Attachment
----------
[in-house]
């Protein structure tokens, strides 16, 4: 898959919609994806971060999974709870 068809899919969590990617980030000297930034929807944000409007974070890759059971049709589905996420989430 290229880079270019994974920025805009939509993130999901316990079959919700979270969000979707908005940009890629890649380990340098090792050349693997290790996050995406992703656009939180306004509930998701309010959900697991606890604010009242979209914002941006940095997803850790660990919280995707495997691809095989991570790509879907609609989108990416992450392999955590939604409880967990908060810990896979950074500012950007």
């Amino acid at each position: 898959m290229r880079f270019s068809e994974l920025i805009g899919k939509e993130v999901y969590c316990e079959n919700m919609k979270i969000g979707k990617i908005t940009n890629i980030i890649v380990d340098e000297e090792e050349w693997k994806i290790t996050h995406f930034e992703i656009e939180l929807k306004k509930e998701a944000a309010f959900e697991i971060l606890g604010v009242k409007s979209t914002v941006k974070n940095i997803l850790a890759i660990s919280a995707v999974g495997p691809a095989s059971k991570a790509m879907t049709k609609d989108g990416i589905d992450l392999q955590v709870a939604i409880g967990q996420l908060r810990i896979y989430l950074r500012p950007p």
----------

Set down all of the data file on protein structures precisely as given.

[in-house]
């Protein structure tokens, strides 16, 4: 898959919609994806971060999974709870 068809899919969590990617980030000297930034929807944000409007974070890759059971049709589905996420989430 290229880079270019994974920025805009939509993130999901316990079959919700979270969000979707908005940009890629890649380990340098090792050349693997290790996050995406992703656009939180306004509930998701309010959900697991606890604010009242979209914002941006940095997803850790660990919280995707495997691809095989991570790509879907609609989108990416992450392999955590939604409880967990908060810990896979950074500012950007």
């Amino acid at each position: 898959m290229r880079f270019s068809e994974l920025i805009g899919k939509e993130v999901y969590c316990e079959n919700m919609k979270i969000g979707k990617i908005t940009n890629i980030i890649v380990d340098e000297e090792e050349w693997k994806i290790t996050h995406f930034e992703i656009e939180l929807k306004k509930e998701a944000a309010f959900e697991i971060l606890g604010v009242k409007s979209t914002v941006k974070n940095i997803l850790a890759i660990s919280a995707v999974g495997p691809a095989s059971k991570a790509m879907t049709k609609d989108g990416i589905d992450l392999q955590v709870a939604i409880g967990q996420l908060r810990i896979y989430l950074r500012p950007p």